June 10, 2010
This time a week ago, with the Big 12 looking like a sinking ship and the Big Ten prepared to take on as many as five new members in its quest for more television sets, Missouri seemed to be feeling pretty good about its prospects in the looming game of musical chairs between the power conferences. When news of the Pac-10's plan to poach half the Big 12's membership broke last Thursday, Mizzou president Brady Deaton was one of the few Big 12 power brokers who declined a firm commitment to the conference, instead explaining that the Tigers really wanted to keep their options open:
"As an institution, we're looking at all the aspects of this, conference alignment and all the speculation we hear," he added. "I'm sure all the schools are doing that."
"As an institution, we're part of the Big 12. We're not shutting our ears to anything. I'm sure every school here has a responsibility to its own institution as a primary responsibility. Then, conference alignment is something we do for our athletic program. That's what we're working on right now."
That was taken as such a naked appeal to be carried off in the rippling arms of the Big Ten and its $20 million annual payout that the rest of the Big 12, hoping to avoid being caught on a sinking ship themselves, issued ultimatums to Mizzou and fellow flight risk Nebraska to state their intentions to stay or go. Almost certainly, Missouri was planning to go before the sentence "We'd like to invite you to join the Big Ten" could leave commissioner Jim Delany's mouth.
Fast-forward to this morning. Nebraska's apparently has its invite to the Big Ten, or will very soon, filling out the conference roster at a nice, even dozen teams, to which it may have no good reason to add. Elsewhere in the North Division, Colorado has officially taken its act to the Pac-10. Texas, Oklahoma, Oklahoma State, Texas A&M and Texas Tech, after doing their due diligence, are fully expected to join the Buffaloes in the West Coast exodus. Suddenly, Missouri sounds very committed to the viability of the Big 12 (emphasis added):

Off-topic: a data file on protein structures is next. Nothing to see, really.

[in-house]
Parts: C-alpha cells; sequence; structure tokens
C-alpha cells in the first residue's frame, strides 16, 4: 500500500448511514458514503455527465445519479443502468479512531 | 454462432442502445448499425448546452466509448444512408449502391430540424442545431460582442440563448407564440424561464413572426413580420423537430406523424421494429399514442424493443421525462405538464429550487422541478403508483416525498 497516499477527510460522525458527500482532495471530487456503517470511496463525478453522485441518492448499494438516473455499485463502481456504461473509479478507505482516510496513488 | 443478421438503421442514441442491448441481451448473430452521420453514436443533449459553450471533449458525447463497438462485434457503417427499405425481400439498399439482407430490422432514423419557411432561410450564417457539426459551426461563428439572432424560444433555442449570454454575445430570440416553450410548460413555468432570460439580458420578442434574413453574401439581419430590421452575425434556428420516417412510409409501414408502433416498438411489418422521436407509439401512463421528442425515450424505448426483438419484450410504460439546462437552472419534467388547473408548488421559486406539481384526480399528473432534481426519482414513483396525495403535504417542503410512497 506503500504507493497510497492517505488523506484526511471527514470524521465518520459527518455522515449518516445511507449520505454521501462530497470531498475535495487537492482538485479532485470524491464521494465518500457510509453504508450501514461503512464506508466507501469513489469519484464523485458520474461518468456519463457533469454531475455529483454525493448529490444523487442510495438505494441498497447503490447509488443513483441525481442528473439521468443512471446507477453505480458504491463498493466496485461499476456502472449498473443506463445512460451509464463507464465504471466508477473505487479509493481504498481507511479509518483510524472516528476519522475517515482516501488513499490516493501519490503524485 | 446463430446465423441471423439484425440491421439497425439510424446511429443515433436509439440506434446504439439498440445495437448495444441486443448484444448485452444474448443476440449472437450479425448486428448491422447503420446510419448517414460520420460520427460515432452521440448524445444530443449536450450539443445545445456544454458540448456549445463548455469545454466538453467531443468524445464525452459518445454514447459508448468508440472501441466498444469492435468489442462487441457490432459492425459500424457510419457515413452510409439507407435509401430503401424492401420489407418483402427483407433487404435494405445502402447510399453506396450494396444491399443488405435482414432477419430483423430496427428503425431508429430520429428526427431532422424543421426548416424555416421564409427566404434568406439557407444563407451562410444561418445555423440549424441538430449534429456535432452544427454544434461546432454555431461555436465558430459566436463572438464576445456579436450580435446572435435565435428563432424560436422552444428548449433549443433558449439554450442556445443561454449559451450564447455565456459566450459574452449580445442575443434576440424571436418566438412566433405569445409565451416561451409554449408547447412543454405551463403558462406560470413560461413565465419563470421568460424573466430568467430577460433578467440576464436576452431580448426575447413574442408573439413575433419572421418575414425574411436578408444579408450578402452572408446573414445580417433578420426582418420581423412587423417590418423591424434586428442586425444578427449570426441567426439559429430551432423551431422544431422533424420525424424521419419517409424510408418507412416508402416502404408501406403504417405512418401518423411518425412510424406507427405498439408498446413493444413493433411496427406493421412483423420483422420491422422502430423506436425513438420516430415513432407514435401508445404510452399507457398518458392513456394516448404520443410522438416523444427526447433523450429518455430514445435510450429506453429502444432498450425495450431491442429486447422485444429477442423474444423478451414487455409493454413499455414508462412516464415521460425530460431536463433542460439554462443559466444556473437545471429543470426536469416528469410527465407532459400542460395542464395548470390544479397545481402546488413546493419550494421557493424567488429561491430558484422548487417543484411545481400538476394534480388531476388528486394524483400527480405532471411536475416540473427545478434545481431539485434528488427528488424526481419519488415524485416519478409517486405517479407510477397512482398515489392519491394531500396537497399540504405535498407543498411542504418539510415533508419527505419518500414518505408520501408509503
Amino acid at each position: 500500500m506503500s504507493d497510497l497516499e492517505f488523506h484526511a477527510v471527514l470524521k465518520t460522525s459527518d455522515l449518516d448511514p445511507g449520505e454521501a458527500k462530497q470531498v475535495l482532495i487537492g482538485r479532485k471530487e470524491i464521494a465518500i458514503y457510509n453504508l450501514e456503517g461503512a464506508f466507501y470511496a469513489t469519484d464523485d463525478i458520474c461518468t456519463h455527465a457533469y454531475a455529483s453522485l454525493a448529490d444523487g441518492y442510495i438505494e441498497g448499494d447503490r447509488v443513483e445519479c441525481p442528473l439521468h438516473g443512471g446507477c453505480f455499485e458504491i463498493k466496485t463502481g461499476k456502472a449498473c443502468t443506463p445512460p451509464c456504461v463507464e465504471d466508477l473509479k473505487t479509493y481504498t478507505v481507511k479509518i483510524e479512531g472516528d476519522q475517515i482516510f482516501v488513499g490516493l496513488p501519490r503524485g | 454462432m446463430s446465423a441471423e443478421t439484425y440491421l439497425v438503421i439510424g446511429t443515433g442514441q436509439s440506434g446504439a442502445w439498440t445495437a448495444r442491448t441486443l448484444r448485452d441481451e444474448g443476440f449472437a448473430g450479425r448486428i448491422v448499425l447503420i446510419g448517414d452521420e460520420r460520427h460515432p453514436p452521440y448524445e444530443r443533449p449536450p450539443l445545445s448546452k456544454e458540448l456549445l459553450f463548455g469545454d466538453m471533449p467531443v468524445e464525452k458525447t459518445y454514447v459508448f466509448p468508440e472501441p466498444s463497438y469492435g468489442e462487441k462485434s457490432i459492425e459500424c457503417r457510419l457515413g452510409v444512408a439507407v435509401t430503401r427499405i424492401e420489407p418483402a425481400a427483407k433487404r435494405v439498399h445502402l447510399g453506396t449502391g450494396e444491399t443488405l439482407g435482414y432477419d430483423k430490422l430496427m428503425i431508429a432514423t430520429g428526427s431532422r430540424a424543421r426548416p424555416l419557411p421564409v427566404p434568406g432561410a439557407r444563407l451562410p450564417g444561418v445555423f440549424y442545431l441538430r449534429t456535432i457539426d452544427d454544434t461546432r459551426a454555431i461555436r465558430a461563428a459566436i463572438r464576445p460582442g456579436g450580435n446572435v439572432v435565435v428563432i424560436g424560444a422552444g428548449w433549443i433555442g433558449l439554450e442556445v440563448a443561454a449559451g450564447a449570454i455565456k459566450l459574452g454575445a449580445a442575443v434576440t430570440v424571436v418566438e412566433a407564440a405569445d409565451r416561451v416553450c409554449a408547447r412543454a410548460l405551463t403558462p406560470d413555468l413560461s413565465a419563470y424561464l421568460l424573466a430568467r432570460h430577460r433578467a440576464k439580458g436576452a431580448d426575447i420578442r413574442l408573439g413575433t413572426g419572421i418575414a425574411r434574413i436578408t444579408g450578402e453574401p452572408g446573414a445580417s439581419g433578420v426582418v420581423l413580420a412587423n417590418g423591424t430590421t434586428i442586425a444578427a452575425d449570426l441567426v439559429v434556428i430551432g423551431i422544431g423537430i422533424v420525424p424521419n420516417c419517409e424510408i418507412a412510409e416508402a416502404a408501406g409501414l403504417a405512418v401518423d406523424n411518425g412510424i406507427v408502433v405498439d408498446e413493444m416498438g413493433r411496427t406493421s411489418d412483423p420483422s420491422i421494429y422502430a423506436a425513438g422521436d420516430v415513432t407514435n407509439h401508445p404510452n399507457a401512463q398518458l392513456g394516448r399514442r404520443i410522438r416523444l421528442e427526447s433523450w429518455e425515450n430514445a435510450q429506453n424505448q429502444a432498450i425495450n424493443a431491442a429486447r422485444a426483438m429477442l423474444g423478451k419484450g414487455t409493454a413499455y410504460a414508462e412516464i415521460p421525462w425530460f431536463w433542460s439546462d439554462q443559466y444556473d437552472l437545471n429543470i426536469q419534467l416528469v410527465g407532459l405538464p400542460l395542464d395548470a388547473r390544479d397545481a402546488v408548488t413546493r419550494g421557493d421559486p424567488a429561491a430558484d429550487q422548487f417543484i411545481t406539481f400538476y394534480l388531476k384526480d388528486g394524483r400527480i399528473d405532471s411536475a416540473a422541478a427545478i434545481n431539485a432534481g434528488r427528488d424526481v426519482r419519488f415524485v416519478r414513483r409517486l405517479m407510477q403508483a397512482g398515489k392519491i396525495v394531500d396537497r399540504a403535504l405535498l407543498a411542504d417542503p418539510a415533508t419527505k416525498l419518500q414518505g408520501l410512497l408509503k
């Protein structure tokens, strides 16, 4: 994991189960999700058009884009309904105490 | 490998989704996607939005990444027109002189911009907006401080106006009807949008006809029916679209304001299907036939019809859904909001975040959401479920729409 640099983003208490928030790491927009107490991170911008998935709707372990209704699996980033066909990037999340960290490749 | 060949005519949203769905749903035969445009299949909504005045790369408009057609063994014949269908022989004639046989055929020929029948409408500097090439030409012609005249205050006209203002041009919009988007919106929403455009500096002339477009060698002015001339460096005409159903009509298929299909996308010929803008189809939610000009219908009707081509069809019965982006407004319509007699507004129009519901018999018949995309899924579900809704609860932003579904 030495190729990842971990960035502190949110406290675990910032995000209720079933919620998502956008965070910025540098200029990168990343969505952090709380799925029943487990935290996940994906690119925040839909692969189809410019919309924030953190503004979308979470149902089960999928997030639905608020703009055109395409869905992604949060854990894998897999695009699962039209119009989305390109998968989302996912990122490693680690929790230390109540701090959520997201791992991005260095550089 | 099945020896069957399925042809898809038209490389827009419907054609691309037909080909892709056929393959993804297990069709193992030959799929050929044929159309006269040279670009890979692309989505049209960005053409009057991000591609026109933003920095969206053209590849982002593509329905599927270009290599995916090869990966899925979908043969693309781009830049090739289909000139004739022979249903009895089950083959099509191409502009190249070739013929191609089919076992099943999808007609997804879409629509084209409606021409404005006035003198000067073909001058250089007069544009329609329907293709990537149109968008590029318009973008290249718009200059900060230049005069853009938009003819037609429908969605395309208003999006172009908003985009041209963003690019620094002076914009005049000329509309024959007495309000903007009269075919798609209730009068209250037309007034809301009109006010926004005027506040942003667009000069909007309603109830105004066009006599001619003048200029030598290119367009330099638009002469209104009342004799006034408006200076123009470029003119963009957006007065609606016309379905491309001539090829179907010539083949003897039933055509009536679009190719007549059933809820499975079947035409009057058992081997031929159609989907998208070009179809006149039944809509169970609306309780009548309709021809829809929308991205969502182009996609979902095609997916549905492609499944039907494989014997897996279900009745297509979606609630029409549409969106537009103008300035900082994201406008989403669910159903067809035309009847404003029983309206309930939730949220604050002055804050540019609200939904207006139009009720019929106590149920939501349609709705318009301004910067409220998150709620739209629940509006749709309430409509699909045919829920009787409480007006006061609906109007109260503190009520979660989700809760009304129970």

"Anything could happen, but we’re working hard to stay together," said Missouri chancellor Brady Deaton, who added that he had called Texas president William Powers to discuss the conference's future.
[Board of Curators chairwoman Judy] Haggard suggested that Missouri’s fate remains unclear.
"It's too soon to say," she said before the closed meeting. "We're going to be getting a lot of information these next two days."
It may be too soon to say where the Tigers will eventually land, but it's not too soon for the university leadership to begin sending out e-mails reminding Mizzou officials to tell the media, "We are proud members of the Big 12 Conference." In fact, it may be too late.
With wholesale Big 12 implosion looming around the next news cycle, Missouri – along with forlorn North Division comrades Kansas, Kansas State and Iowa State – is stuck hoping against hope that either a) The Texas/Oklahoma contingent improbably decides at the last second that the conference is worth saving even without Nebraska, or b) The Big Ten comes through with a life raft in the form of an offer to apply for membership. There's still a chance the Big Ten will be looking to add more teams, especially if it manages to lure Notre Dame into the fold and needs another team to balance the membership at fourteen.
Clearly, though, Deaton no longer sounds like a man who's getting a whole lot of phone calls from potential suitors – or at least, not the potential suitors he's interested in. You know his number, Delany.
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Matt Hinton is on Twitter: Follow him @DrSaturday.